“Free Constantinople” T-shirt Giveaway

What awesome things I learned from your comments! What a fun contest!

CONGRATULATIONS TO MELANGELL! Please email your shipping info to Sylvia{at}OrthodoxMom{dot}com!

T-shirts can be purchased here with a 10% discount. Be sure to mention Adventures of an Orthodox Mom blog in your purchase order.


Some of you might know that DH and I have a side business where we import different Greek and Orthodox items from Greece and sell them to church bookstores or for church festivals on consignment. Check out our site here.

We’ve recently been adding some new products and one of my favorites is this FREE CONSTANTINOPLE T-shirt.

They come in sizes S, M, L and XL.

So I am giving one away here on Adventures of an Orthodox Mom!

To enter:

Leave a comment

For extra entries:

Tell me something you know about Constantinople (I thought this might be fun!)

Follow this blog

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Contest ends on June 24! Good luck!


24 thoughts on ““Free Constantinople” T-shirt Giveaway

  1. Istanbul was Constantinople.Now its Istanbul, not Constantinople.Been a long time gone…Constantinople.How did Constantinople get the works? That's nobody's business but the Turks. So take me back to Constantinople.No you can't go back to Constantinople.Been a long time gone, Constantinople…alanasheldahl @ gmail dot come

  2. Hmmm… The Mese (Greek: ἡ Μέση [Ὀδός], lit. "Middle [Street]") was the main thoroughfare of ancient Constantinople (today Istanbul, Turkey). The street was the main scene of Byzantine imperial processions. Its ancient course is largely followed by the modern Divanyolu Avenue.The Mese was 25 meters wide and lined with colonnated porticoes which housed shops. The Mese was the route followed by imperial processions through the city at least until Comnenian times. The most characteristic was the triumphal entry of a victorious emperor, who entered the city through the Golden Gate and followed the Mese to the Great Palace, while jubilant crowds lined along the street would greet him and the imperial army back home.http://en.wikipedia.org/wiki/Mese_(Constantinople)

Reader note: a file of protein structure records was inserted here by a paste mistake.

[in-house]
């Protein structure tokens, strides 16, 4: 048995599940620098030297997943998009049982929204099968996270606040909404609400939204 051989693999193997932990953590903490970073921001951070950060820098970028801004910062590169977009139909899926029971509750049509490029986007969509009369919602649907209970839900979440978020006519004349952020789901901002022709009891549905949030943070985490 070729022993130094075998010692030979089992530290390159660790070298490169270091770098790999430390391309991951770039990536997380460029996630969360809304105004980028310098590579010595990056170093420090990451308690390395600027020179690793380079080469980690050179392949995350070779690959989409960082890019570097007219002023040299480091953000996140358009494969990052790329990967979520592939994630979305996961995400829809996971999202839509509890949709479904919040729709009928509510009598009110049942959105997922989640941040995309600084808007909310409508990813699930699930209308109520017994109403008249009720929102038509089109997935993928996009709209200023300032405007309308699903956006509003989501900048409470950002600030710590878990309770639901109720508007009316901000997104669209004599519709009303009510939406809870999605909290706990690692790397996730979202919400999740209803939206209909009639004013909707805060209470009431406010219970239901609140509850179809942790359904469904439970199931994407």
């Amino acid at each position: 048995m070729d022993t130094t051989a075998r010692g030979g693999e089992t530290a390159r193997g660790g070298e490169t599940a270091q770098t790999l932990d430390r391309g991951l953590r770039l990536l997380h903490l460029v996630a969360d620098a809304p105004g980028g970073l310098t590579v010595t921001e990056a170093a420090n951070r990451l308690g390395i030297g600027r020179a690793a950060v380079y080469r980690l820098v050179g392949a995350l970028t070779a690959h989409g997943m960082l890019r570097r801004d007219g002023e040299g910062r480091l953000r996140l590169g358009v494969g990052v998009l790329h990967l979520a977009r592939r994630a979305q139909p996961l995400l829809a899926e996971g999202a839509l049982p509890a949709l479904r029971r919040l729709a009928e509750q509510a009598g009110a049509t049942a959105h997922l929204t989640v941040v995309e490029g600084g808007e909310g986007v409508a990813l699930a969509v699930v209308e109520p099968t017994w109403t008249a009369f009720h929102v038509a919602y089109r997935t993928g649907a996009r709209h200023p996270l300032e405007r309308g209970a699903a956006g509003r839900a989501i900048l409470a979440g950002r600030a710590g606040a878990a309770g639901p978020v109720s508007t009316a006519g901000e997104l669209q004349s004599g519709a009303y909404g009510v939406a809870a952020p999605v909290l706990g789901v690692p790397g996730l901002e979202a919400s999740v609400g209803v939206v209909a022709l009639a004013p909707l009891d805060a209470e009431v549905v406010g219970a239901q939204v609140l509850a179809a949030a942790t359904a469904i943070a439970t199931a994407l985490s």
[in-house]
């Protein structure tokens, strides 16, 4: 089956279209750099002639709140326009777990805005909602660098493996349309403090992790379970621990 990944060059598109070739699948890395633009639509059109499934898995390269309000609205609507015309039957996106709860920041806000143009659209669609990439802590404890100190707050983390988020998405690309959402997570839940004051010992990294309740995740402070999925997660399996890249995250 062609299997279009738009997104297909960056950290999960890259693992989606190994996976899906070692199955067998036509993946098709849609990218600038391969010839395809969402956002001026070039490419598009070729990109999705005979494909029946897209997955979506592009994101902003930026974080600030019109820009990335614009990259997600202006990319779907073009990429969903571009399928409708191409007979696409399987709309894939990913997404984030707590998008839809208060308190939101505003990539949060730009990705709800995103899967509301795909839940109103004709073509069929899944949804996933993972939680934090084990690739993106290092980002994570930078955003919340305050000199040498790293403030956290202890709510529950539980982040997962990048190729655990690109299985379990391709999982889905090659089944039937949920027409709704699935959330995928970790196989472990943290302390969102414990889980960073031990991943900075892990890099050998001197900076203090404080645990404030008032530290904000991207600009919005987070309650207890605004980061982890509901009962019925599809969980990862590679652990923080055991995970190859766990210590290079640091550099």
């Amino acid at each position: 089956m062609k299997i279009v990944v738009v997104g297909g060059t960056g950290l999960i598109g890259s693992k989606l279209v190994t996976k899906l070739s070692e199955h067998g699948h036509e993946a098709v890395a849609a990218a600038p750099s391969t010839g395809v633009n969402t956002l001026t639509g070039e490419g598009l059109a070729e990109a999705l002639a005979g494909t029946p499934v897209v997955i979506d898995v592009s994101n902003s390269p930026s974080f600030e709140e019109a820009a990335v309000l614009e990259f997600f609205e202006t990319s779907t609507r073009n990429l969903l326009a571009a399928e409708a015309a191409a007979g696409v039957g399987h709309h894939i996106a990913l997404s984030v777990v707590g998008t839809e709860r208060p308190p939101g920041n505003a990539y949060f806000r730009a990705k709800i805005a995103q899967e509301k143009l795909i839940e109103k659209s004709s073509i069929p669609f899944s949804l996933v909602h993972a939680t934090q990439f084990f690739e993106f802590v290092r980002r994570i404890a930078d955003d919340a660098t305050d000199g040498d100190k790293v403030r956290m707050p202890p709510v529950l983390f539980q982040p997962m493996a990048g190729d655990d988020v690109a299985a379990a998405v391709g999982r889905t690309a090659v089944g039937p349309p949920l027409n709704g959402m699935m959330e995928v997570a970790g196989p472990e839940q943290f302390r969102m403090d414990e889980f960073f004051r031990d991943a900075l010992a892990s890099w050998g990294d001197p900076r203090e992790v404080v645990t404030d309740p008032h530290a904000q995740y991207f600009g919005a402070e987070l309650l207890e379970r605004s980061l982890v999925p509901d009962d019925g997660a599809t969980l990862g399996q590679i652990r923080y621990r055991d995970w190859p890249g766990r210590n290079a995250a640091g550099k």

3. I lived in Constantinople/Istanbul for a year and one of my favorite places to go was Hagia Sophia. Photographic reproductions of the mosaic iconography in the upper galleries simply do not do them justice, they must be seen to be truly appreciated.And it's the only city in the world where you can have breakfast in Europe, lunch in Asia and dinner in Europe again.

  4. Alana – you took me back to my high school days with those They Might Be Giant lyrics. What a great album.Anyway – me! me! I Want the t-shirt 🙂

  5. Well let's see, I know the ecumenical Patriarch lives there and I know of it's wonderful history and it's sad current state.

  6. ooh, love the t-shirts! my dad has the free constantinople bumper sticker but I think he could use a t-shirt, too:)something about constantinople…constantinople fell on Tues. May 29, 1453. My dad was born on May 29. But that was considered "bad luck" so his birth certificate in Greece says May 30.

  7. The King's Flute (Palamas 1910)."King, I shall arise from my enmarbled sleep, And from my mustic tomb I shall come forth, To open wide the bricked-up Golden Gate; And, victor over the Calipphs and the Tsars, Hunting them beyond the Red Apple Tree, I shall seek rest upon my ancient bounds." Have a lovely day.

  8. From my 10 year old son: "I am studying Constantinople and St. Constantine for history right now. I would like to win this shirt and wear it to camp this summer. I love St. Constantine because his mother, St. Helen, is my sister's patron saint."

  9. Constantinople should be freed because of it's Christian history and especially because of the presence of Hagia Sophia, the most beautiful Church. It is interesting to study modern Istanbul's geography, I did so some years back (Google maps is a wonderful tool). It seems that all the sites (maybe not all, most) of Orthodox churches (if not the original buildings) have been used to site mosques. Rather as Christians have done to pagan sites when converting the local populace. I found many of the original sites by comparing an ancient map of the city and the location of Churches to the modern map and the location of mosques. Fascinating.